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The Power of Acknowledgment: Talking Race, Recognition and Reparations with Rep. Lawrence

By James Martinez

How do we as a society channel our outrage to make lasting change? 

I feel strongly that first step is to acknowledge that we have a problem. We cannot fix something if we are denying it, or we turn our head. I’ve always questioned major corporations who publish their annual report and their board of governors. It’s better now, but there was a time where almost every corporation had white men all in the same age bracket, but you’re serving and making your money off a diverse population. How is that possible that you don’t recognize talent anywhere unless they’re white, they’re male and they’re old?

What role can the George Floyd Justice in Policing Act play in moving this country forward?

It’s a training issue, we have seen repeatedly. This police maneuver of placing your knee or a choke hold. But here was a person who sat on the neck of a human being (George Floyd) who was crying for his life, with no weapons, who was handcuffed, and (the officer) took his life. And you have new officers looking at that. And if there was no accountability for that, then they’re going to start incorporating those same type of behavior for generations to come. And the thing that was so troubling is that the officer who committed the murder deliberately had a whole history of excessive force complaints.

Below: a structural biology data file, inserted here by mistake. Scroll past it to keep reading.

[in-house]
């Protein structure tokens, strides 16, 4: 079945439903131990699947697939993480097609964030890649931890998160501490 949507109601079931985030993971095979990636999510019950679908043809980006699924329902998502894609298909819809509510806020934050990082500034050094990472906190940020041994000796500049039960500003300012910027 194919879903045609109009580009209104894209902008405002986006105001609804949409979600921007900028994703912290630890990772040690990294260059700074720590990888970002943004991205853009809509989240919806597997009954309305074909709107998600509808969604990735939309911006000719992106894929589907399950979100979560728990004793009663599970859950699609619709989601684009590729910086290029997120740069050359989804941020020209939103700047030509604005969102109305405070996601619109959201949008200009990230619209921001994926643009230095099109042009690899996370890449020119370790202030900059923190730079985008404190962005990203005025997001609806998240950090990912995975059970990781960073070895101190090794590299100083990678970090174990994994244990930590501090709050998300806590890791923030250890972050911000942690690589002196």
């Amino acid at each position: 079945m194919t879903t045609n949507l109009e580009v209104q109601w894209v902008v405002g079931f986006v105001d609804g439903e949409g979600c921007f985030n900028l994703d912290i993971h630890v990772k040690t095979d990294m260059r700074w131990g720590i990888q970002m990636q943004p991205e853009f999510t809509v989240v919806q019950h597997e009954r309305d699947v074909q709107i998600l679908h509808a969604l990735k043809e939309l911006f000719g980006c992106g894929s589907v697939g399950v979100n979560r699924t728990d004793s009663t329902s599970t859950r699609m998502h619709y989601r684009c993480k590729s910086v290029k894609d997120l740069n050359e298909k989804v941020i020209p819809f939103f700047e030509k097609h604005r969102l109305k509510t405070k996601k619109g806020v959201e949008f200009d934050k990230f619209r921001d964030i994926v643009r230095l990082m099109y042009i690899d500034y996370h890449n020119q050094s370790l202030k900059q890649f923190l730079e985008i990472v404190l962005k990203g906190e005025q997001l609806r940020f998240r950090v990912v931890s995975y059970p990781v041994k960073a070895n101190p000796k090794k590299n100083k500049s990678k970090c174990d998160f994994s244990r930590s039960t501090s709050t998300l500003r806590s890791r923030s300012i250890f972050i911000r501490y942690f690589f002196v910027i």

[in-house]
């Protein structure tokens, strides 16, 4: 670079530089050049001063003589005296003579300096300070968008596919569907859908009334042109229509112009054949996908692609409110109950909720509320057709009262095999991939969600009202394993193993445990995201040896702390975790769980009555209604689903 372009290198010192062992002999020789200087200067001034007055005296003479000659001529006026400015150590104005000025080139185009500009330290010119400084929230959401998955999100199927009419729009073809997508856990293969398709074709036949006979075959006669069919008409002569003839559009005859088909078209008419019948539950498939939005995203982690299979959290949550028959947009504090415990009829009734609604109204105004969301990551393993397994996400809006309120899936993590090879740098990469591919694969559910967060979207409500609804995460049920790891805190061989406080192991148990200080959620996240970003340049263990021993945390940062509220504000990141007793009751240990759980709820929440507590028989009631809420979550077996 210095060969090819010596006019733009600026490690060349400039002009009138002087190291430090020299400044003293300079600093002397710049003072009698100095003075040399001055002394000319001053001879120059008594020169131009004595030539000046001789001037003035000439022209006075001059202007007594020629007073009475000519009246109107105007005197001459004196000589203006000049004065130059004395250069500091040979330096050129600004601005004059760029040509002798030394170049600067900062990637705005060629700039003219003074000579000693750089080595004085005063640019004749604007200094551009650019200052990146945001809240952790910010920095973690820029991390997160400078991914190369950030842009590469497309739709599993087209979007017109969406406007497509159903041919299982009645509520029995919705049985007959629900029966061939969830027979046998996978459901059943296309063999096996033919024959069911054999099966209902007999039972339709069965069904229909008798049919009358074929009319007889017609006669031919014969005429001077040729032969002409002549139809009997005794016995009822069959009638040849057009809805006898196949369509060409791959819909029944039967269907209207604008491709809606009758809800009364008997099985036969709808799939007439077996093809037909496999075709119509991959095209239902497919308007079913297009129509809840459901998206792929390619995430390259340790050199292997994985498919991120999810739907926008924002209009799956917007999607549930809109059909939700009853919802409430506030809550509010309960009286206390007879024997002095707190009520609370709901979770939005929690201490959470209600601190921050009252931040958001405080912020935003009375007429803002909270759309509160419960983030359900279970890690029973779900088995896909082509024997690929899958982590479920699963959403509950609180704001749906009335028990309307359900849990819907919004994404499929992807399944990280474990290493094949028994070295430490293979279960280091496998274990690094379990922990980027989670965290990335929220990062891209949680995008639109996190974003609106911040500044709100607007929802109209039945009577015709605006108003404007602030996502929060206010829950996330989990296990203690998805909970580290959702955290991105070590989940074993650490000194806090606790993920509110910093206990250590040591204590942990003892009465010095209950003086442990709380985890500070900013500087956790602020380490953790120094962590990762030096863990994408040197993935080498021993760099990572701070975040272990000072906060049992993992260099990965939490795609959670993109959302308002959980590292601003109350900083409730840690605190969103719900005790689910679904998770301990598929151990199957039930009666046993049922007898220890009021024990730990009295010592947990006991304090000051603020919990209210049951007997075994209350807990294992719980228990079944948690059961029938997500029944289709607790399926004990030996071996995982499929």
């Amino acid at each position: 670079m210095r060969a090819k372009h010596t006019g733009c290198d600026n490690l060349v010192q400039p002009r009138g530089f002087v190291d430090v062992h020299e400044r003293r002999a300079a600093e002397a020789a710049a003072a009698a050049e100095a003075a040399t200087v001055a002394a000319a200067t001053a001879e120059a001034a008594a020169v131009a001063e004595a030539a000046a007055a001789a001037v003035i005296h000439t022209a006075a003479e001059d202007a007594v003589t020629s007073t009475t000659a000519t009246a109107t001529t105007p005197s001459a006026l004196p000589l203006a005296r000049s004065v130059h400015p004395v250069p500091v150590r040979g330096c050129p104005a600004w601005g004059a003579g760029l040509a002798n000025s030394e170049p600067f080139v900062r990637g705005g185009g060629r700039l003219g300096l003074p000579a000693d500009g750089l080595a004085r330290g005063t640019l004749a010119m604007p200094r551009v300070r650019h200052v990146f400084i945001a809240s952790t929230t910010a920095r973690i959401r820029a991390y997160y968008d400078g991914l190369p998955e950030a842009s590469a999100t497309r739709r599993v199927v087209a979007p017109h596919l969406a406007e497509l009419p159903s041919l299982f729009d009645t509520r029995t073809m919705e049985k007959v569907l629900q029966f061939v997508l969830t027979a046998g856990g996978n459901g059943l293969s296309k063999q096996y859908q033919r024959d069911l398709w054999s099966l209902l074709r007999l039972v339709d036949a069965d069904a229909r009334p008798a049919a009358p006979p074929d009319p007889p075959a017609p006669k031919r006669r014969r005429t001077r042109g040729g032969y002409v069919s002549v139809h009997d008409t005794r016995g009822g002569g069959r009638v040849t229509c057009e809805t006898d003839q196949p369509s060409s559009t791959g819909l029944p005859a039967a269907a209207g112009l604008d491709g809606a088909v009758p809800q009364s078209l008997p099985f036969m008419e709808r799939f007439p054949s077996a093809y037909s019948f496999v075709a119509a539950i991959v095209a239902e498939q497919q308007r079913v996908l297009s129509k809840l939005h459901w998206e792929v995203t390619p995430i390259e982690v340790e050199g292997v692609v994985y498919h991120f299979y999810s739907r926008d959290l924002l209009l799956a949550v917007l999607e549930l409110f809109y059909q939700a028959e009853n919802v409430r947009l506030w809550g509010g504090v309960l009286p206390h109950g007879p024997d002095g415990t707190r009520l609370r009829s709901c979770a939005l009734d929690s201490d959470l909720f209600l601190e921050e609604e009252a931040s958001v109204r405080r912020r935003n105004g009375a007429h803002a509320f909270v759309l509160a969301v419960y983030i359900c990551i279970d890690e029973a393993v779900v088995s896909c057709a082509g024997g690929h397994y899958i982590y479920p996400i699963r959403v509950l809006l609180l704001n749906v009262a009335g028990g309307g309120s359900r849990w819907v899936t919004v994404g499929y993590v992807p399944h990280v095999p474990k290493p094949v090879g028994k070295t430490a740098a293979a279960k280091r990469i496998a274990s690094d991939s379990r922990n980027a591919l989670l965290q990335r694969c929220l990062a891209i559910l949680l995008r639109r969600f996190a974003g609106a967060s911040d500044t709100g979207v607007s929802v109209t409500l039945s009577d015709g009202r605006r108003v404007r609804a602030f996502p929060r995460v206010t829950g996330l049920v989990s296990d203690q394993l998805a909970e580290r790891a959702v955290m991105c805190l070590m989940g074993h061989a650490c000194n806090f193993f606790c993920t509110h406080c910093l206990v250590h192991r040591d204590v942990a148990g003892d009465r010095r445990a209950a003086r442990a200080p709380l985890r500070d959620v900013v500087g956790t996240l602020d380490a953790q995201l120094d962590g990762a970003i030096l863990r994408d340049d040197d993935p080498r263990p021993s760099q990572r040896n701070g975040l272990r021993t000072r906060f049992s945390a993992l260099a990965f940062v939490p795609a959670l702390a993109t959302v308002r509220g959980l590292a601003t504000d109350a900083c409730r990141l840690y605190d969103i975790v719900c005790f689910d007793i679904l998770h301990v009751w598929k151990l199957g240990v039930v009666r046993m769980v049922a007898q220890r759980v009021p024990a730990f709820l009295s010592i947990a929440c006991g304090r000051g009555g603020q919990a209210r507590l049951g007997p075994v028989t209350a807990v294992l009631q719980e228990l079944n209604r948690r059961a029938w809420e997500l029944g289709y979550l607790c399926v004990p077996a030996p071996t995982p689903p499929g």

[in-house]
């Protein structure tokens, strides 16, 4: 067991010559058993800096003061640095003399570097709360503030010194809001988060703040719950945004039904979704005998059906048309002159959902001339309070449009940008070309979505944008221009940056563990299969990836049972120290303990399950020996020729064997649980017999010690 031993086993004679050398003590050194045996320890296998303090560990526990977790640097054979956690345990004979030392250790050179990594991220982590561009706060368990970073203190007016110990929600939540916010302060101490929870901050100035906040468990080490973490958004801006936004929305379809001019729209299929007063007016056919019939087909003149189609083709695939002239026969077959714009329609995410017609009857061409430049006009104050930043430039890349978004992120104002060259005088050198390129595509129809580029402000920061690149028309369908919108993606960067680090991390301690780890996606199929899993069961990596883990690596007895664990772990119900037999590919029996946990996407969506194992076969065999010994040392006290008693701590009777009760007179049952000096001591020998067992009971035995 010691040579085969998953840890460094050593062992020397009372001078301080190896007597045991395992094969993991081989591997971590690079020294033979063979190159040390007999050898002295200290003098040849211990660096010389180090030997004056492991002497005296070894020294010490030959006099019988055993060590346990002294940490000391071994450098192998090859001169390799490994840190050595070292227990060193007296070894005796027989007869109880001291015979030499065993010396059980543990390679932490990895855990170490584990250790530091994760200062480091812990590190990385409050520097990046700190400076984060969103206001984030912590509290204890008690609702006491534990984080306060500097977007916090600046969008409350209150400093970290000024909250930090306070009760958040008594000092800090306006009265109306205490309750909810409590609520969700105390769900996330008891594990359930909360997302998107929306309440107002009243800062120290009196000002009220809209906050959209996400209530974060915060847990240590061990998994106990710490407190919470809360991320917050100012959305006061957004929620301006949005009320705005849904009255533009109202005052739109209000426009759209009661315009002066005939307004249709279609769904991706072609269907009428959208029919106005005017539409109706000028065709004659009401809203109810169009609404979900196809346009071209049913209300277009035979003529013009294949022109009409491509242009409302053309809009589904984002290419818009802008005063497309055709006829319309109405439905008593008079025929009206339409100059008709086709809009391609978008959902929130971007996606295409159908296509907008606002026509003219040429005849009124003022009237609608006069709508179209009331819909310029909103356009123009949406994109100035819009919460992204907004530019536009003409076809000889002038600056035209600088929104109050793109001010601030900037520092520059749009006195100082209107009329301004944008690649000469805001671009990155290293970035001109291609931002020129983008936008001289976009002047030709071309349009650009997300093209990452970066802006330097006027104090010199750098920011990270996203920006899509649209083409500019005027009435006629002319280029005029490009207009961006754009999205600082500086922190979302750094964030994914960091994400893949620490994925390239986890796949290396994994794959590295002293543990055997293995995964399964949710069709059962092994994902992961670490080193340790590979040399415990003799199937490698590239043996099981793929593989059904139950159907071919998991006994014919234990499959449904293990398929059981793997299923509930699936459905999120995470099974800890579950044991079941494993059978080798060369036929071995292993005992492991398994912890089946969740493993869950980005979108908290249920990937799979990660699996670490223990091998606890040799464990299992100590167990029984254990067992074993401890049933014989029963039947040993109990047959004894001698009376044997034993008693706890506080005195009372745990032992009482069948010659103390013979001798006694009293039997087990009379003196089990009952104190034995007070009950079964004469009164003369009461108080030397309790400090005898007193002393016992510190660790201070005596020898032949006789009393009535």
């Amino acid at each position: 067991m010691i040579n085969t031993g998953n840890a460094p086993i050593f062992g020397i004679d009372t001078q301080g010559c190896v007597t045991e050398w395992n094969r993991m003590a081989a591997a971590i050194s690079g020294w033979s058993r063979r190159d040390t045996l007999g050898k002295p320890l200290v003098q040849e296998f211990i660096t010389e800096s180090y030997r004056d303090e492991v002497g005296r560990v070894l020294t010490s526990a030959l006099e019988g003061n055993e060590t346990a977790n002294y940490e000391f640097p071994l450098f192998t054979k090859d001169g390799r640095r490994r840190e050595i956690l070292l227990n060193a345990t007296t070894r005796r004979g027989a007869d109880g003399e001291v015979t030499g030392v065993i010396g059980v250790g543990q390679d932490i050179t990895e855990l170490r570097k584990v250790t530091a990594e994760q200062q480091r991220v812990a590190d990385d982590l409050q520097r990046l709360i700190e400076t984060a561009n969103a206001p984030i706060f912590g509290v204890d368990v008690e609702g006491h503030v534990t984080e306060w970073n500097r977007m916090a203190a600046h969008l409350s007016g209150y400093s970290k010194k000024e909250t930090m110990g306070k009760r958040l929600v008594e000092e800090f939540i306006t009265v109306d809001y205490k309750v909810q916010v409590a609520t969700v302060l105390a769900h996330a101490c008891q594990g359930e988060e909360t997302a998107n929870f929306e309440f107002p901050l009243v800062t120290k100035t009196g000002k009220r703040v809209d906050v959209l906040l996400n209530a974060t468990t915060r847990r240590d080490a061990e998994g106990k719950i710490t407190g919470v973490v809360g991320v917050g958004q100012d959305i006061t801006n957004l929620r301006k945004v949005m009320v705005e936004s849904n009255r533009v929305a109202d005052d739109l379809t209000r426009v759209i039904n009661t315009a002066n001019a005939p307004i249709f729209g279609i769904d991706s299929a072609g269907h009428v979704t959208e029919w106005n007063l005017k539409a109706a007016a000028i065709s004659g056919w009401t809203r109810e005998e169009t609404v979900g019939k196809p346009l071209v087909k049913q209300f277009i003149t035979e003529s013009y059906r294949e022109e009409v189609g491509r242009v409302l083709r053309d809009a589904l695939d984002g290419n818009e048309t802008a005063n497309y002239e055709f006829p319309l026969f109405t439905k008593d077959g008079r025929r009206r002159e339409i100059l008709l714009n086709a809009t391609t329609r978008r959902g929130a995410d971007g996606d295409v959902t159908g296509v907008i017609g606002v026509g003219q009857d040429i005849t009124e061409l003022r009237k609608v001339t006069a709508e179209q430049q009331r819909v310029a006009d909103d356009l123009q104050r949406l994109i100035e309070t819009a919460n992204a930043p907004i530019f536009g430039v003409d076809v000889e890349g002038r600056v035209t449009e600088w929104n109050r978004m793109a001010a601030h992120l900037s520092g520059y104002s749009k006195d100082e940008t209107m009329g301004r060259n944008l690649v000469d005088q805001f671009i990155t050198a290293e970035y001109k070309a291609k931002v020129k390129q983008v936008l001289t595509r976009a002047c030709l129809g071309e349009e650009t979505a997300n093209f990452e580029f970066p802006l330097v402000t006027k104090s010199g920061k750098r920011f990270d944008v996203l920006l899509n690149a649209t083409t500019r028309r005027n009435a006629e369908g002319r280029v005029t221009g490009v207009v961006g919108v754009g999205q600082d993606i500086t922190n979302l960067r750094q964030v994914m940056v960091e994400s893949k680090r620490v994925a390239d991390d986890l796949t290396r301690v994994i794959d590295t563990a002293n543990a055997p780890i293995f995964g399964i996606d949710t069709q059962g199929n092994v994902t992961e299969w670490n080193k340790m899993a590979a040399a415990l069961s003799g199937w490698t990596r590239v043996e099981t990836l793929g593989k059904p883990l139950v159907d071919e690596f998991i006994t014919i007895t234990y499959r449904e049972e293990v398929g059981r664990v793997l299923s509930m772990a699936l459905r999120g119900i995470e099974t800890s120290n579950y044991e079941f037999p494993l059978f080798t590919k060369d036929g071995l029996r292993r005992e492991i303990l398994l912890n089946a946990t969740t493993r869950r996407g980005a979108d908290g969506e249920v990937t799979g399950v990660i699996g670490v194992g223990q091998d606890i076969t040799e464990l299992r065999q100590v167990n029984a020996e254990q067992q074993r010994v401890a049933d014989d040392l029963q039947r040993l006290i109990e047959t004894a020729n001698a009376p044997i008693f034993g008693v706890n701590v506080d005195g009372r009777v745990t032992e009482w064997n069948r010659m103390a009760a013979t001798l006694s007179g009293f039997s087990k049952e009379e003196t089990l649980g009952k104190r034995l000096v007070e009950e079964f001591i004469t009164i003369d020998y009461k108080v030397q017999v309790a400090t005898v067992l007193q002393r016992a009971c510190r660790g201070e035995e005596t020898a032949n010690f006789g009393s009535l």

How do we build a nation that addresses racial injustice?

Everyone gets nervous when you use the word reparations. HB 40 is the reparations bill to form a commission that will study the historic impact of racism on Black America. When you look at all the things that happened to Black America, this country has never apologized. And I’m not talking about ‘Jane’ down the street apologizing. I’m talking about this country at a government level, as they have in Germany with the Holocaust. Apologizing for it, and recognizing what they did was wrong. We passed some laws, but we have never got to that point of acknowledging that it has had an impact.

Black America is still having our first in so many things. I mean, everyone was crazy with excitement because of got our first black woman to be on a major ticket. When we look at the disparities, think about the families who have the opportunity and access to education. One of the major things that happened in Jim Crow was denying education, denying ownership of property. Think about the generational impact that has. If I was not allowed to own property, I had no property to pass down to my children. Then my children did not get the education to continue to build on that education.


James Martinez is a freelance writer and content creation consultant in Metro Detroit.